- Matched each outpatient case of TKA, UKA, and THA from the database with 4 unique inpatient cases based on age, sex, ASA class, race, BMI, type of anesthesia, and history of hypertension, smoking, congestive heart failure, and diabetes
- Compared inpatient vs outpatient rates of 30-day adverse events (both minor and severe) and readmissions
- Identified risk factors for adverse events and readmissions
What the Researchers Found:
- For all 3 arthroplasty types, patients who underwent an outpatient procedure were less likely to experience any adverse event, when compared with those who underwent an inpatient procedure.
- The above adverse-event findings held true when TKAs, UKAs, and THAs were analyzed separately.
- Outpatient procedure status was an independent protective factor against the risk of adverse events.
- For all 3 procedures, readmission rates were similar among inpatients and outpatients. (The 2 most common reasons for readmission were infections and thromboembolic events.)
- Clinicians are probably (and reasonably) selecting healthier patients to undergo outpatient procedures, but 42% of the outpatient cohort had an ASA class ≥3, and 55% had a BMI ≥30 kg/m2.
In their abstract, the authors cited “increased case throughput” as one rationale for outpatient arthroplasty, but this study provides convincing evidence that adverse-event reduction is another compelling reason for certain patients to consider outpatient knee and hip procedures.
Corticosteroids are commonly used in total knee arthroplasty (TKA) to reduce pain and prevent nausea. But are the effects of steroids different when administered locally rather than systemically? Hatayama et al. investigate this question in JBJS, where they report on a randomized controlled trial comparing periarticular injection with intravenous (IV) administration of corticosteroids. The authors assessed the drugs’ effects on pain control, the prevention of postoperative nausea, and inflammation and thromboembolism markers following TKA.
The 100 included patients were 50 to 85 years of age and underwent primary, unilateral TKA for osteoarthritis. Fifty patients were randomized to the intravenous group (10 mg dexamethasone IV 1 hour pre- and 24 hours postoperatively, along with periarticular placebo injection during the procedure), and 50 were randomized to the periarticular injection group (a 40-mg injection of triamcinolone acetonide during surgery, along with IV placebo 1 hour pre- and 24 hours postoperatively).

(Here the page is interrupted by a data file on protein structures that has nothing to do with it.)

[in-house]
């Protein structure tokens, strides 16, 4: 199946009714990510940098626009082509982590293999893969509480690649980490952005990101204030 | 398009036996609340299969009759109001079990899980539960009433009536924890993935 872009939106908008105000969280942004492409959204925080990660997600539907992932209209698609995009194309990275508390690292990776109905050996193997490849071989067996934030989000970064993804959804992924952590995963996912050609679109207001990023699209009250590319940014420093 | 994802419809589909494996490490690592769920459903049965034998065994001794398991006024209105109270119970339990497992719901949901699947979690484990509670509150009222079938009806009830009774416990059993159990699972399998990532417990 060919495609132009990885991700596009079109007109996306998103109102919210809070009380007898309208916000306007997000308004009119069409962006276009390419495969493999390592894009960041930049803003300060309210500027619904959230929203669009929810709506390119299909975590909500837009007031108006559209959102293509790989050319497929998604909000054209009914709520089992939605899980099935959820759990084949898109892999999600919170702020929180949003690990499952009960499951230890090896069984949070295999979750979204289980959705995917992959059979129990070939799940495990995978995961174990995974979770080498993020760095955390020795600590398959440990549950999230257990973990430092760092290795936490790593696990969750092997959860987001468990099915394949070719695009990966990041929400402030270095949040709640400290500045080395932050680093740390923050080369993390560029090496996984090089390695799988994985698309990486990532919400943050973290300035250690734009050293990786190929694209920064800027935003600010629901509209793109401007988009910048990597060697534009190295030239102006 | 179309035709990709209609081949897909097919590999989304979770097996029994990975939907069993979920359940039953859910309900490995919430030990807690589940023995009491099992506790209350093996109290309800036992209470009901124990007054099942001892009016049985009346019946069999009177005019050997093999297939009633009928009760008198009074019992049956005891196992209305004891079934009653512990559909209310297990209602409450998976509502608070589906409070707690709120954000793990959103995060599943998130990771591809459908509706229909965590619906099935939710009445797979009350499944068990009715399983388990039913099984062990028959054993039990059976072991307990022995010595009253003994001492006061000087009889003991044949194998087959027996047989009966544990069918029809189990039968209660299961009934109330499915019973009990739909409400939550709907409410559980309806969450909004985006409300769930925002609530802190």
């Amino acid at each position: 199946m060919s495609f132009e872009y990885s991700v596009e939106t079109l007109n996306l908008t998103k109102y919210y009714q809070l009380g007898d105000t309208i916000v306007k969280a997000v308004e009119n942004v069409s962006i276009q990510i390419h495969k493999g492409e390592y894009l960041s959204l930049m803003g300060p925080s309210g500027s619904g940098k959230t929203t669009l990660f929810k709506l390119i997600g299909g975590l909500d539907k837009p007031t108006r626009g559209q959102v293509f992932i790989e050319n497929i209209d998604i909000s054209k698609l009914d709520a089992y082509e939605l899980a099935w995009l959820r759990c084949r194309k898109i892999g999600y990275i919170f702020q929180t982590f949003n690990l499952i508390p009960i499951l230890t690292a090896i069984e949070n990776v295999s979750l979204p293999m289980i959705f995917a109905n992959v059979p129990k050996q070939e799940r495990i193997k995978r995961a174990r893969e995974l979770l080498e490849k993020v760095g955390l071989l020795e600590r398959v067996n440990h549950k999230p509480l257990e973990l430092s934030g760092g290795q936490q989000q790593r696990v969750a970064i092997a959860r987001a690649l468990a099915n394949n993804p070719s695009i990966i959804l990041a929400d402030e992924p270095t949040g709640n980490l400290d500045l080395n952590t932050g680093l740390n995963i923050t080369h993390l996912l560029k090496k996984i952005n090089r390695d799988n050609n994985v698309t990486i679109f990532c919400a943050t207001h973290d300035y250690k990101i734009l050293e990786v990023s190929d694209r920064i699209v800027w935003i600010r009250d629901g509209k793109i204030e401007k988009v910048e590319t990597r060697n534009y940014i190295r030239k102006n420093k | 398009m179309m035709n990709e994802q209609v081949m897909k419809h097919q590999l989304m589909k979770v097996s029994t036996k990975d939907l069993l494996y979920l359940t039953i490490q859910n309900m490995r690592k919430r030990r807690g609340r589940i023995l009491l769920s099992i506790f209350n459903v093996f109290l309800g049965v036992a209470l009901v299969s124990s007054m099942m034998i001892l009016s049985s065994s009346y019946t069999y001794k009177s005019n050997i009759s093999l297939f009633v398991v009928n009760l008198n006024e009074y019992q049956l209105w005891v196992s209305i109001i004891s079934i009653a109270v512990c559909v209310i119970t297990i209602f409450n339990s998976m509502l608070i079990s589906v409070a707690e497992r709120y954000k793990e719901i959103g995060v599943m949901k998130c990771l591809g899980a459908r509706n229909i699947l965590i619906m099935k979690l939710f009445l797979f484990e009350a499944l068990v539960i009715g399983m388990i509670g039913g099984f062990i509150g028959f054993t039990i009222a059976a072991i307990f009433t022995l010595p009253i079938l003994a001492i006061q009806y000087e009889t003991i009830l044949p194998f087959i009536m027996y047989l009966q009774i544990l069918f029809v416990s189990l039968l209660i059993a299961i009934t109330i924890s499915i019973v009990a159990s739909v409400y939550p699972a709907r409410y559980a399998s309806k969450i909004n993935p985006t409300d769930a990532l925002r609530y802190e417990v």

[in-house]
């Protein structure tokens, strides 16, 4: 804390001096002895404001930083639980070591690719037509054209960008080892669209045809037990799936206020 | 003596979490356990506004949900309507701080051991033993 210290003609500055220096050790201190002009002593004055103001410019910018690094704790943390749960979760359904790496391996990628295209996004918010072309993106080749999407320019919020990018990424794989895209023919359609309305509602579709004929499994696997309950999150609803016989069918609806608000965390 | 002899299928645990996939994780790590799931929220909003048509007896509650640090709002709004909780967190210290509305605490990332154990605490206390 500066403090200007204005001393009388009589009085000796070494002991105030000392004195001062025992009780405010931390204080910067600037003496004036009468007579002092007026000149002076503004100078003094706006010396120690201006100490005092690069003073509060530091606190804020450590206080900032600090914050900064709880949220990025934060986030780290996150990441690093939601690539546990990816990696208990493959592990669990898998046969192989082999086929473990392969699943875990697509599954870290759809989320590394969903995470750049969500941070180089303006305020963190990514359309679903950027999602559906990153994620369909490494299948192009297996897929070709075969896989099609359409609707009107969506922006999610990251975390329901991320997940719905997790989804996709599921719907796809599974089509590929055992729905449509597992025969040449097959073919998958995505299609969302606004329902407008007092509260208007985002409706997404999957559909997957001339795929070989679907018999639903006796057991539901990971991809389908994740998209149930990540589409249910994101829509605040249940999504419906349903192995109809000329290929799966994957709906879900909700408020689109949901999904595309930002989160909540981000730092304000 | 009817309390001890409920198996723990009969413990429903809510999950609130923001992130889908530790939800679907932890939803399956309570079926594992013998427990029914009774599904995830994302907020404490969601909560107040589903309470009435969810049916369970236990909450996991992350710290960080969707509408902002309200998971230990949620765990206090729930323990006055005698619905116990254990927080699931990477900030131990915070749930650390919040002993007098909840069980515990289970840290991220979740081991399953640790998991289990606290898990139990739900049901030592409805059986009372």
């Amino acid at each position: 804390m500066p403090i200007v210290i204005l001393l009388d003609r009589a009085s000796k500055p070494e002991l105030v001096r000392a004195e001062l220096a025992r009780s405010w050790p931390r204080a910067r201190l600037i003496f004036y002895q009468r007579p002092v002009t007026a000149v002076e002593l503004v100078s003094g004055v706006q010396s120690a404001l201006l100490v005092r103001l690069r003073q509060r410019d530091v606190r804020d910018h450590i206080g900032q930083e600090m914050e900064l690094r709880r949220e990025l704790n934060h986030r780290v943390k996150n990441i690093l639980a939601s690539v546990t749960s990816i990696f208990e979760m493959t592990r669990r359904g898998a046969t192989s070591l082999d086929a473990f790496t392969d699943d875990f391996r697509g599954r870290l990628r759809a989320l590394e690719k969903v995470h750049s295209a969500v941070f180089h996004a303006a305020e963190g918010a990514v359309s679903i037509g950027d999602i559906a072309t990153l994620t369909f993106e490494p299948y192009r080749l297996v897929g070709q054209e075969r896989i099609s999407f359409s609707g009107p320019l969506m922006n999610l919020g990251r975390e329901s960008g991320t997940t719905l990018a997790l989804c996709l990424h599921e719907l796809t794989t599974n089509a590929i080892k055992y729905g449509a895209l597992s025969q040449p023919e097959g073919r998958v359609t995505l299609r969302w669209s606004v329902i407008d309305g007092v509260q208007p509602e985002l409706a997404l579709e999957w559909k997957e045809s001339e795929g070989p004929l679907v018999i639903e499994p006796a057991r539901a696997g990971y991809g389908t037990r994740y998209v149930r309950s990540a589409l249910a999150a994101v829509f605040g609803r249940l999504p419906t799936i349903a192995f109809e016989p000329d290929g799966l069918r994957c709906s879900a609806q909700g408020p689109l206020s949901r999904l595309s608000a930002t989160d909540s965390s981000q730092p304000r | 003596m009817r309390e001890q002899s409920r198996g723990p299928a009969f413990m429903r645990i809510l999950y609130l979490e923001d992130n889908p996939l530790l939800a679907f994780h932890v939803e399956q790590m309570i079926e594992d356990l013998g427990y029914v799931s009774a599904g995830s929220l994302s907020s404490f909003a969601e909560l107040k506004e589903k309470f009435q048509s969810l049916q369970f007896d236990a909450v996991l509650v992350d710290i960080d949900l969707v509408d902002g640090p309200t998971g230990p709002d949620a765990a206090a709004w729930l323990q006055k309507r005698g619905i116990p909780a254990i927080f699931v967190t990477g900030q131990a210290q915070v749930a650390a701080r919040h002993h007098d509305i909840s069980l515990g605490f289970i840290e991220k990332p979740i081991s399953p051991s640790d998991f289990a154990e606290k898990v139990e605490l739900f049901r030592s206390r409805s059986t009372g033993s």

Patients in the periarticular injection group experienced better pain control at 24 hours postoperatively, both at rest and during walking. The antiemetic effect was similar and notable in both groups. The IV group showed a better anti-thromboembolic effect, as measured by prothrombin fragment 1.2 levels, but the incidence of deep venous thrombosis was low overall, each group having only 2 cases.
The authors also reported that, at 24 and 48 hours, interleukin-6 levels did not differ between the groups, while C-reactive protein (CRP) levels were significantly lower in the IV group. In contrast, 1 week after surgery, patients in the periarticular group had a significantly lower CRP. These inflammatory-marker findings lead Hatayama et al. to postulate that “the better [24-hour] pain control in the periarticular injection group was not because of reduced inflammation,” and they note that locally administered corticosteroids directly inhibit signal transmission in nociceptive fibers.
In June 2019, OrthoBuzz reported on the FDA approval of a rapid, lateral-flow alpha defensin test that helps detect periprosthetic joint infections (PJIs) from synovial fluid. In the January 20, 2021 issue of The Journal of Bone & Joint Surgery, Deirmengian et al. report findings from the Level II diagnostic-accuracy study that led to this FDA approval.
The authors compared diagnostic sensitivity and specificity of the lateral-flow alpha defensin test with the “gold-standard” PJI diagnostic criteria endorsed by the Musculoskeletal Infection Society (MSIS) in 2013. They made the comparison with 2 groups: a prospective patient cohort of 305 patients with a failed hip or knee arthroplasty (57 of whom were determined by MSIS criteria to have a PJI) and among a “control” cohort of 462 synovial fluid samples (65 of which met MSIS criteria for PJI).
After excluding 17 patients from the prospective cohort who had grossly bloody aspirates, the authors found a sensitivity of 94.3% and a specificity of 94.5% for the lateral-flow test in that group. Among the control cohort, the lateral-flow test’s sensitivity was 98.5% and its specificity was 98.2%. Furthermore, after combining data from the 2 cohorts, Deirmengian et al. found no performance difference between the lateral-flow test (which yields results in 10 to 15 minutes) and the lab-based alpha defensin ELISA test (which typically yields results in 24 hours). Finally, in a nonstatistical descriptive comparison between the 2 alpha defensin tests and 4 other individual lab tests used in the MISI criteria to diagnose PJI (such as synovial fluid white blood cell count and erythrocyte sedimentation rate), the authors concluded that “alpha defensin tests led to the highest raw number of correct diagnoses (accuracy).”
The 2018 International Consensus Meeting on Orthopaedic Infections included alpha defensin as a minor criterion. That decision, along with these findings and the FDA approval of the lateral-flow test, should lead to increased adoption of the rapid test—and to more data being published on its clinical utility.